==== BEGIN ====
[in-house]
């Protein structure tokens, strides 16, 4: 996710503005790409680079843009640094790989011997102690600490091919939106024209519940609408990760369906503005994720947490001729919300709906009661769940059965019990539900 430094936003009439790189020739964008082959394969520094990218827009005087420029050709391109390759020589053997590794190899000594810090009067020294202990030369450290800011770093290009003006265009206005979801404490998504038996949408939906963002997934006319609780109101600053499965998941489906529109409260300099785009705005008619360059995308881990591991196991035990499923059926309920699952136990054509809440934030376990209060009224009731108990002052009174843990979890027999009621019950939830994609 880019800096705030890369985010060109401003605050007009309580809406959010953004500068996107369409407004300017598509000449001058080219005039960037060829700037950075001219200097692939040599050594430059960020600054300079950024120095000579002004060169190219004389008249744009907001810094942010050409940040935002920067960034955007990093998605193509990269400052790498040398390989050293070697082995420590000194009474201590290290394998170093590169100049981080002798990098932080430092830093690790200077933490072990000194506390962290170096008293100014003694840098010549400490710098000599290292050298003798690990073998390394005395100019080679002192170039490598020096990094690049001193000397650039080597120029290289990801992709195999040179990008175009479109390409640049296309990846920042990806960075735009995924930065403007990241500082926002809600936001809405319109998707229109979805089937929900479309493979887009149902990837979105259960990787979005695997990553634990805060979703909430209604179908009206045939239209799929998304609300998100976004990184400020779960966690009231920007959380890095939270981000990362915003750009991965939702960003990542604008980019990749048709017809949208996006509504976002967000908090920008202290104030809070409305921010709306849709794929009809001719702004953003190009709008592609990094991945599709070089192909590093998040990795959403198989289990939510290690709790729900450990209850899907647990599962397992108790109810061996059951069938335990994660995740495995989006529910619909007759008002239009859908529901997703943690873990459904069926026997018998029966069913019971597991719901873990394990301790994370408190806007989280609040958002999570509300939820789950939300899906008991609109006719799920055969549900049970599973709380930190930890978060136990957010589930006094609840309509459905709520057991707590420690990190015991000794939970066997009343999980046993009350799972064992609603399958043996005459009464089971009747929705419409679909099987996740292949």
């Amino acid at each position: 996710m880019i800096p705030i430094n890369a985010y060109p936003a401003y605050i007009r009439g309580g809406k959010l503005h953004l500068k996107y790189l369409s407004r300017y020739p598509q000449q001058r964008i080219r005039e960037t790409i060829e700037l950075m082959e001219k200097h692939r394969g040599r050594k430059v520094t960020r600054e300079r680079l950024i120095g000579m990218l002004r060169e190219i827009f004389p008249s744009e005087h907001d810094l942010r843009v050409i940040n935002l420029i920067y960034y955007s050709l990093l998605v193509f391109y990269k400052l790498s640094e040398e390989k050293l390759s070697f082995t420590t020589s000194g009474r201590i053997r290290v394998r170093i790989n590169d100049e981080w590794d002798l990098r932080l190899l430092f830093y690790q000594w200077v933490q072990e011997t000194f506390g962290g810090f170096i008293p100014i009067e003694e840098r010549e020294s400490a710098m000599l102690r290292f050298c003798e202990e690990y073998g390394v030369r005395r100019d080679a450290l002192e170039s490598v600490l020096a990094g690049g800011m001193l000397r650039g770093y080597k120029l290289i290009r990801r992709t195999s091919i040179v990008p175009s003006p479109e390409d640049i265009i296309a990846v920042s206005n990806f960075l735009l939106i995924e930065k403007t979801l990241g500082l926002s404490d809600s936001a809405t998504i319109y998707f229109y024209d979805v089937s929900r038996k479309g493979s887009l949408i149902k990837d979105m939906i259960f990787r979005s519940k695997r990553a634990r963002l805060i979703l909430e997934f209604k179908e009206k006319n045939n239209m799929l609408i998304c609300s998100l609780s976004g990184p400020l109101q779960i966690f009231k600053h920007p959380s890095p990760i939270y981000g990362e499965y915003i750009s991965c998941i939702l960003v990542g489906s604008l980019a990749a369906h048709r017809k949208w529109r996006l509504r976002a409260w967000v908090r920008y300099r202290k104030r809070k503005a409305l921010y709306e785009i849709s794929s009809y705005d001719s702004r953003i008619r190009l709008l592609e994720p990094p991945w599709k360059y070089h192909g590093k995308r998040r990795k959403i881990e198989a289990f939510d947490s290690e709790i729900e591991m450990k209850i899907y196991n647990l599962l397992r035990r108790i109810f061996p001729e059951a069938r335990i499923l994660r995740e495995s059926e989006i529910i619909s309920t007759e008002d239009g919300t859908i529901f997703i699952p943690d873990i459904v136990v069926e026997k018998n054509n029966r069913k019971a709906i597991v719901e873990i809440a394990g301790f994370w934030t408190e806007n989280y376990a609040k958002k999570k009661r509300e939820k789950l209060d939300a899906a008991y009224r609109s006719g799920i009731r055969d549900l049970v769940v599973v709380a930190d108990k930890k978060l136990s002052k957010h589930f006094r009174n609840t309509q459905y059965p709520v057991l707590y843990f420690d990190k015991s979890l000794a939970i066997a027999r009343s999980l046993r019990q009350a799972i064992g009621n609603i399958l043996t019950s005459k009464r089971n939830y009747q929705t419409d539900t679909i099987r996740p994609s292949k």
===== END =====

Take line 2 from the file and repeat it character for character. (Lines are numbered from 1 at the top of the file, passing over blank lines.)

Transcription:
């Protein structure tokens, strides 16, 4: 996710503005790409680079843009640094790989011997102690600490091919939106024209519940609408990760369906503005994720947490001729919300709906009661769940059965019990539900 430094936003009439790189020739964008082959394969520094990218827009005087420029050709391109390759020589053997590794190899000594810090009067020294202990030369450290800011770093290009003006265009206005979801404490998504038996949408939906963002997934006319609780109101600053499965998941489906529109409260300099785009705005008619360059995308881990591991196991035990499923059926309920699952136990054509809440934030376990209060009224009731108990002052009174843990979890027999009621019950939830994609 880019800096705030890369985010060109401003605050007009309580809406959010953004500068996107369409407004300017598509000449001058080219005039960037060829700037950075001219200097692939040599050594430059960020600054300079950024120095000579002004060169190219004389008249744009907001810094942010050409940040935002920067960034955007990093998605193509990269400052790498040398390989050293070697082995420590000194009474201590290290394998170093590169100049981080002798990098932080430092830093690790200077933490072990000194506390962290170096008293100014003694840098010549400490710098000599290292050298003798690990073998390394005395100019080679002192170039490598020096990094690049001193000397650039080597120029290289990801992709195999040179990008175009479109390409640049296309990846920042990806960075735009995924930065403007990241500082926002809600936001809405319109998707229109979805089937929900479309493979887009149902990837979105259960990787979005695997990553634990805060979703909430209604179908009206045939239209799929998304609300998100976004990184400020779960966690009231920007959380890095939270981000990362915003750009991965939702960003990542604008980019990749048709017809949208996006509504976002967000908090920008202290104030809070409305921010709306849709794929009809001719702004953003190009709008592609990094991945599709070089192909590093998040990795959403198989289990939510290690709790729900450990209850899907647990599962397992108790109810061996059951069938335990994660995740495995989006529910619909007759008002239009859908529901997703943690873990459904069926026997018998029966069913019971597991719901873990394990301790994370408190806007989280609040958002999570509300939820789950939300899906008991609109006719799920055969549900049970599973709380930190930890978060136990957010589930006094609840309509459905709520057991707590420690990190015991000794939970066997009343999980046993009350799972064992609603399958043996005459009464089971009747929705419409679909099987996740292949």